Using AI for Recruitment: AI can reduce human induced bias and at the same time save significant time by automating initial stages in the recruitment process. NLP can be leveraged to reply to routine queries for yet-to be on boarded employees. This reduces the stress on recruitment professionals who can utilize their time for more value added activities. Since 2015, Google started using an internal recruitment tool known as qDroid which provides interviewers relevant questions to ask based on the position which needs to be filled, rather than focusing more on candidate’s background. They believed this helped them to recruit employees who are better suited to the role, leading to increased employee morale and higher productivity.

Use of Virtual Reality:  Jaguar Land Rover has partnered with virtual band Gorillaz whose app is used as a recruitment tool for filling requirements for software engineers. Potential applicants’ needs to overcome two challenges on the app, first they have to assemble the Jaguar I-PACE Concept, which is an electric sports car planned for release next year, and the second part involves solving a series of code breaking challenges. The top performers are fast tracked through recruitment process.

Gamification – Cosmetics major L’Oréal used a game called “Reveal the Game” where participants can take part in real life simulations of workplace in a digital environment. They can interact with virtual employees and collect feedback, which will ultimately determine a contestant’s best suitability to a particular department. The players with highest scores had an opportunity to interview with L’Oréal. The game, which was built by experts from academia, business, and psychometry, and has won many accolades.

MOOC—Organizations are partnering with online education platforms such as Coursera and Khan Academy to create customized courses and reach them through appropriate digital platforms. The Millennial generation’s strong need for learning coupled with their high comfort factor with digital media makes online learning platforms an ideal learning tool for new generation employees. eDX, a leading not for profit online learning platform founded by Harvard and MIT, has partnered with IL&FS Financial Services (IFIN) in India to create an online learning portal for its employees. This co-branded portal can be accessed by IFIN employees for learning, courses can be discovered on this portal using eDX catalogue APIs.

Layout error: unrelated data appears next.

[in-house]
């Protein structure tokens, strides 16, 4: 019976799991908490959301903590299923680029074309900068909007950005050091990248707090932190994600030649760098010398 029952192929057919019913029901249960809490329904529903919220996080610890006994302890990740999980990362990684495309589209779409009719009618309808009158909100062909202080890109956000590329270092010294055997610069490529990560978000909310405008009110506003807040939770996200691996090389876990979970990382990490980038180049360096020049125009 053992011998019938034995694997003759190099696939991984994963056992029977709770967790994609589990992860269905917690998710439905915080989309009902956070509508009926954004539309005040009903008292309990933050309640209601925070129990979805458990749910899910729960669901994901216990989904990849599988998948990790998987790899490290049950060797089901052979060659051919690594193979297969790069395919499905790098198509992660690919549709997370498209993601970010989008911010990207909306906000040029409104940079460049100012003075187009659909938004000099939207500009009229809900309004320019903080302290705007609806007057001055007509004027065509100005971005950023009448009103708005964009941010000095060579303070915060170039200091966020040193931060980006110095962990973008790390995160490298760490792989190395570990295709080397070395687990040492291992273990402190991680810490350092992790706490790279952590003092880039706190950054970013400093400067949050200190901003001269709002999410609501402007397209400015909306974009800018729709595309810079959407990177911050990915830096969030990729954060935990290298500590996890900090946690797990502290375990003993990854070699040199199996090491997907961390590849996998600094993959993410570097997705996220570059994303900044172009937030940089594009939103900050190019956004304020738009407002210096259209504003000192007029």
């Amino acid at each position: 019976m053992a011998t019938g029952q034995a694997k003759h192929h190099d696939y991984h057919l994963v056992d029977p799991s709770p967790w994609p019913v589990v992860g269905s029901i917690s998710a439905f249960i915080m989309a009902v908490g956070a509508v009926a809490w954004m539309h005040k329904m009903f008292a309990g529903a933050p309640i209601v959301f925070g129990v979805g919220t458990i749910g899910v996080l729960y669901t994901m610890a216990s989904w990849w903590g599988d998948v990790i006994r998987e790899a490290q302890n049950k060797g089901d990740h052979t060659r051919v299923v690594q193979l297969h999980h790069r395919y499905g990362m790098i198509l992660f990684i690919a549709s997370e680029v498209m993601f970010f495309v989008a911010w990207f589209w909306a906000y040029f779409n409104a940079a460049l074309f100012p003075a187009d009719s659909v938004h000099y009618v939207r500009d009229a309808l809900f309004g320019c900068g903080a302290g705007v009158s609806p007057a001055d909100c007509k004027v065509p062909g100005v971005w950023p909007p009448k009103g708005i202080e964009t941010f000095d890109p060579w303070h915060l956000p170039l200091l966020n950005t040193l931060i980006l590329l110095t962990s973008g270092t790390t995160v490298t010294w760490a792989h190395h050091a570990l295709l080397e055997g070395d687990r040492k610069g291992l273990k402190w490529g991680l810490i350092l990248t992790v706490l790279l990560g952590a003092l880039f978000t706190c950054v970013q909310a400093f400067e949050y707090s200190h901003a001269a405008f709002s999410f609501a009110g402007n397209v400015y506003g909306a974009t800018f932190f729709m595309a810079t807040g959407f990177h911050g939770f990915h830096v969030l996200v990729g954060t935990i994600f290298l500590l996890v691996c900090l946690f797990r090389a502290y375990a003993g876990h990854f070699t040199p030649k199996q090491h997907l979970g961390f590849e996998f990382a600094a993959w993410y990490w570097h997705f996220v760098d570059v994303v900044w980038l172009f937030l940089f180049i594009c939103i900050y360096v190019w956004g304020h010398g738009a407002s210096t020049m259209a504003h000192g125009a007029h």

Employee Exchange Program with Technology Companies: A few years back P&G had created an employee exchange program with Google, to foster innovation and scale up digital skills for its employees. Employees from both companies took part in each other’s business meetings, brainstormed and put forward a valuable outside opinion. With modern consumers spending most of their time on digital media, it had become imperative for P&G to map online consumer behavior and perhaps there is no better partner than Google to address this need.

Digital skills vary from one organization to another, based on the business, customer segments, market, strategy and digital maturity. Large businesses need to define a digital vision, which in turn drives near term and long-term skill requirements. Addressing the skill-gap issue needs a holistic approach, a framework needs to be built where important factors are identified, strategies are designed, implemented and monitored on a regular basis. Typically external factors are neglected while addressing the problem of skill gap. Enterprises need to work with governments and academia to provide them necessary inputs so that policy makers can be guided towards building future-ready skills, which are more tuned towards handling the needs of a digital world. Digital society demands collaboration like never before, businesses need to step up their efforts in this direction by being more active in open source communities. The skill gap issue needs to be part of the overall Digital Transformation Agenda so that it is addressed and monitored from the appropriate vantage point.

Read Capgemini’s and LinkedIn’s joint research report on the Digital Talent Gap:

Digital Talent Gap

The Digital Talent Gap—Are Companies Doing Enough?